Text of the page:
At Crozer, King was ' introduced to personalism, a philosophical school of thought that had developed in the late nineteenth century at Boston University and other American universities. After reviewing a text by Boston professor Edgar S. Brightman, a leading personalist theologian, King reported, in an essay for one of his classes, that he was .. amazed to find that the conception of God is so complex and one about which opinions differ so widely." King conceded that he was still "quite confused as to which definition [of God] was the most adequate," but thought that Brightman's personalist theology held the greatest appeal. Its emphasis on the reality of personal religious experience validated King's own religious experiences. King reaffirmed his belief that "every man, from the ordinary simplehearted believer to the philosophical intellectual giant, may find God through religious experience." His reading of Brightman led him to discover his own spirituality:

How I long now for that religious experience which Dr. Brightman so cogently speaks of throughout his book. It seems to be an experience, the lack of which life becomes dull and meaningless. As I reflect on the matter, however, I do remember moments that I have been awe awakened; there have been times that I have been carried out of myself by something greater than myself and to that something I gave myself. Has this great something been God? Maybe after all I have been religious for a number of years, and am now only becoming aware of it.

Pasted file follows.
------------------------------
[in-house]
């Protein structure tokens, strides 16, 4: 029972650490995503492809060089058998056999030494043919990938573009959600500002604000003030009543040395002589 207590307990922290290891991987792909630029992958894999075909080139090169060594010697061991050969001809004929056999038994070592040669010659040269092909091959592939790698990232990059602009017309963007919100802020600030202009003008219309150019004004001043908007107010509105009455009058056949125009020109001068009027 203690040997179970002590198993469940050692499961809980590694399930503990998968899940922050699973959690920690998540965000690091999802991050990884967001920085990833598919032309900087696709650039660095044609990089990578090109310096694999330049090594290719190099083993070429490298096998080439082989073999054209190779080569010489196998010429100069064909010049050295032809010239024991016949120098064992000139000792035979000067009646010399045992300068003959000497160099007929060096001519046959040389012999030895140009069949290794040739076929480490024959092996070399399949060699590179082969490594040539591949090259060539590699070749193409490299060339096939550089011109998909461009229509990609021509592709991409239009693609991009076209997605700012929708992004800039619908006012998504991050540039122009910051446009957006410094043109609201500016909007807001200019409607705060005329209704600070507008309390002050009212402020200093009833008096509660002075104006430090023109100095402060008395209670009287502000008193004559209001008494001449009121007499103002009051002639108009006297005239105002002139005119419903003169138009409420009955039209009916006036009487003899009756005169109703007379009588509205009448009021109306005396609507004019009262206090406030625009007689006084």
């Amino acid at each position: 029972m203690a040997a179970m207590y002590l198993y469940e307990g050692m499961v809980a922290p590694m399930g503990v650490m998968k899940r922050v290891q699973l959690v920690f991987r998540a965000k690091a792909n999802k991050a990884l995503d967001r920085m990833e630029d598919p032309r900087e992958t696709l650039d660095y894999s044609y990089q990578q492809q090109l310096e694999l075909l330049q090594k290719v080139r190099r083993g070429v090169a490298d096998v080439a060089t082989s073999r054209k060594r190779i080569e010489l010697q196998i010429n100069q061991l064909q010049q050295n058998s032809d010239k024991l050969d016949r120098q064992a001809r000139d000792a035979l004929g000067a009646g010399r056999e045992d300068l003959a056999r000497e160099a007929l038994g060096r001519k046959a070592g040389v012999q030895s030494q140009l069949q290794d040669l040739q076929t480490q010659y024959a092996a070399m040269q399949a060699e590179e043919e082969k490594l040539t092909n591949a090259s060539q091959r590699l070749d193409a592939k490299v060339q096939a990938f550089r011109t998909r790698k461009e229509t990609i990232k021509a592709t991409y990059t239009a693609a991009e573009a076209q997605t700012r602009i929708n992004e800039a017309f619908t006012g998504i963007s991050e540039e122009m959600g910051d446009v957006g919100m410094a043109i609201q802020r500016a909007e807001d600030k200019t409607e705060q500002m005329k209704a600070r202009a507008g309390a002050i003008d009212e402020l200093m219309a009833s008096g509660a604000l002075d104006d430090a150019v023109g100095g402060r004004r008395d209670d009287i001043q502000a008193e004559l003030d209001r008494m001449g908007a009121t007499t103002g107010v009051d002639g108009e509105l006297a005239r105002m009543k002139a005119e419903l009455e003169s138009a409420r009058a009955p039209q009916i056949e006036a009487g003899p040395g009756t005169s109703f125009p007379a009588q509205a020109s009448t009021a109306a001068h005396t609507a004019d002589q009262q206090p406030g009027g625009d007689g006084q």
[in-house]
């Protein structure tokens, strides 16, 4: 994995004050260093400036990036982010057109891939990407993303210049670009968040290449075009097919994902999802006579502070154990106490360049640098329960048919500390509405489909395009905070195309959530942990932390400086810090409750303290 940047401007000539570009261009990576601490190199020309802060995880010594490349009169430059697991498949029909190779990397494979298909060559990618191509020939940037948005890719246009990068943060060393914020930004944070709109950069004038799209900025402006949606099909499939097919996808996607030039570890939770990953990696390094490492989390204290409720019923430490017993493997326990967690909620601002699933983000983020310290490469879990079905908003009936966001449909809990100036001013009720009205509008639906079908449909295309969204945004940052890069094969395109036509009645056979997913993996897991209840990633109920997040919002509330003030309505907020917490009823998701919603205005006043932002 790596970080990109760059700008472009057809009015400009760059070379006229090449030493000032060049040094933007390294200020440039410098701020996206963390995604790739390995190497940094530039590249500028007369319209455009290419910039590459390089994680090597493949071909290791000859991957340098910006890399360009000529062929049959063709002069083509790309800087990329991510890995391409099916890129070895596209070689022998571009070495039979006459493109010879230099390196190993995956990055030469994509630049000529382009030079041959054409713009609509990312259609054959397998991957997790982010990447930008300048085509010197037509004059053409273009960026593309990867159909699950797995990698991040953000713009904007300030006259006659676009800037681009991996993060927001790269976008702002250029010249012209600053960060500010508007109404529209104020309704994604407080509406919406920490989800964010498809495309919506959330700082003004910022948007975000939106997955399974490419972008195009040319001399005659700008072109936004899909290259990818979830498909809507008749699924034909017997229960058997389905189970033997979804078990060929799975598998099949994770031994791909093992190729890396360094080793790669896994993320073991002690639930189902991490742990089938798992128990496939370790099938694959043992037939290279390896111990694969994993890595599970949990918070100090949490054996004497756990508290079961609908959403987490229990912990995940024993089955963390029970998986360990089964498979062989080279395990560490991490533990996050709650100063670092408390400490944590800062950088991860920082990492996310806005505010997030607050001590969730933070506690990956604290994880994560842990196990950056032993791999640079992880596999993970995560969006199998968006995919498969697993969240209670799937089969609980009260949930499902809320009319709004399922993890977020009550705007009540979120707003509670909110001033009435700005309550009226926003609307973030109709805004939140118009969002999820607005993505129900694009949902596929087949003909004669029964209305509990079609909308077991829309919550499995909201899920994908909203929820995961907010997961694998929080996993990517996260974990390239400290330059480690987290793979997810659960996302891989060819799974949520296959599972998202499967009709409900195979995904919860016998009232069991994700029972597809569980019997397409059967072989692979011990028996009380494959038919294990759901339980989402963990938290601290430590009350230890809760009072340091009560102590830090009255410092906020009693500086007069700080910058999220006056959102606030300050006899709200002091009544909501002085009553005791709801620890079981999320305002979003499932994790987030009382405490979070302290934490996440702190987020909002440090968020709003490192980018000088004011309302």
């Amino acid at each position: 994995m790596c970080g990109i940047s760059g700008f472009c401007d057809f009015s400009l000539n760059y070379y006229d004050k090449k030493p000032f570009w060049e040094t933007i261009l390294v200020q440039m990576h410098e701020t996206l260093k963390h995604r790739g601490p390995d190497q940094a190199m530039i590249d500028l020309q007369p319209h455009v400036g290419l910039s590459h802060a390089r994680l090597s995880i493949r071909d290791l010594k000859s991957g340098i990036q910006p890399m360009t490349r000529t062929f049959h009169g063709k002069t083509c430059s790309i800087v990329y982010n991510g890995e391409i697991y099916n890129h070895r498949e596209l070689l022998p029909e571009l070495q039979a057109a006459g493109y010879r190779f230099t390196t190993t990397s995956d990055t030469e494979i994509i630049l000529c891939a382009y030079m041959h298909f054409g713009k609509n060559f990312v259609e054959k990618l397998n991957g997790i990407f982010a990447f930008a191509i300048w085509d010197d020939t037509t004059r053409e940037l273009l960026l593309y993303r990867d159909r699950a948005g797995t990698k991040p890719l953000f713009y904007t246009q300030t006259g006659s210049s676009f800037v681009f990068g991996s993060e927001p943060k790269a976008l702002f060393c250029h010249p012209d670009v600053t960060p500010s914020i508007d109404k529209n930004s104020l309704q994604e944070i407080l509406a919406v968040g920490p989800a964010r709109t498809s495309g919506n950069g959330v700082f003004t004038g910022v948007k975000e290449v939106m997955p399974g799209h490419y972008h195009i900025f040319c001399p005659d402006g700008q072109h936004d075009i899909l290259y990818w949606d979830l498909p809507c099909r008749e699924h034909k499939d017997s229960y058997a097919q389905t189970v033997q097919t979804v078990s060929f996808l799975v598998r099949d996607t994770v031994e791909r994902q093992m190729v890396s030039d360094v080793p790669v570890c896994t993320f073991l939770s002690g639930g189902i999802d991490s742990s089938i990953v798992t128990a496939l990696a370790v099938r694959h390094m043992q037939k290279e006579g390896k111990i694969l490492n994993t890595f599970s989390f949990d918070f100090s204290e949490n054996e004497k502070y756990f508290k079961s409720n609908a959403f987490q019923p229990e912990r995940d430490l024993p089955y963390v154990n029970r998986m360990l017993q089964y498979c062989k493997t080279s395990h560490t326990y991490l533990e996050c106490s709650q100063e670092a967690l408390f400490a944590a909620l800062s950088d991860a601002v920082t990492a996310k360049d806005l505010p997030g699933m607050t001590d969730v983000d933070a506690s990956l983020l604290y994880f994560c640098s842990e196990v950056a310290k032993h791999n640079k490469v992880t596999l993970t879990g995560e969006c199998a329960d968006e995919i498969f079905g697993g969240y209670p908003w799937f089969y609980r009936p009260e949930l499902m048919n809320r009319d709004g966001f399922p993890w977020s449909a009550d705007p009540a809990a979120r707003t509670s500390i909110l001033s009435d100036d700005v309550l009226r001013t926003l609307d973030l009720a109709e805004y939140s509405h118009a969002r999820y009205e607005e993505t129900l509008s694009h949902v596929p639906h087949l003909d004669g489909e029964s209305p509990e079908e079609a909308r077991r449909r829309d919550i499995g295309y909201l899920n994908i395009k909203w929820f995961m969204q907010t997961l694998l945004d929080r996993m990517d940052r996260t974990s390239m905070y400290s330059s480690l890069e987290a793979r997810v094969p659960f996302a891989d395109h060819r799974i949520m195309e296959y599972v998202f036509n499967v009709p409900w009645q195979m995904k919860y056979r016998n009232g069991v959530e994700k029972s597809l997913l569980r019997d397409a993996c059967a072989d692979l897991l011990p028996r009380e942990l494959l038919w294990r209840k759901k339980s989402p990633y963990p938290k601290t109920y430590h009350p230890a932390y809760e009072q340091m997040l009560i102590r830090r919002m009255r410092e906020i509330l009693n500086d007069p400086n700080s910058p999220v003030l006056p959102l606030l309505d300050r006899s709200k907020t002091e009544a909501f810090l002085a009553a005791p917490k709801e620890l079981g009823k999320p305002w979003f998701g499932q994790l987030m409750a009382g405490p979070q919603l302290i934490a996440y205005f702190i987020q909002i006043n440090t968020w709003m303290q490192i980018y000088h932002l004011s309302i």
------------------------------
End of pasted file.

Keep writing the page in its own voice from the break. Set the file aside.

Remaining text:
Brightman's explanation of religious experience convinced King that he could experience God's powerful presence in his own life without the benefit of a sudden religious conversion. Personalism validated the notion that experience rather than intellectual reflection should be the basis of religious belief "It is through experience that we come to realize that some things are out of harmony with God's will," King wrote in another essay. "No theology is needed to tell us that love is the law of life and to disobey it means to suffer the consequences."" King's adoption of personalism as a theological orientation enabled him to reject abstract conceptions of God while continuing his search for cogency and intellectual sophistication.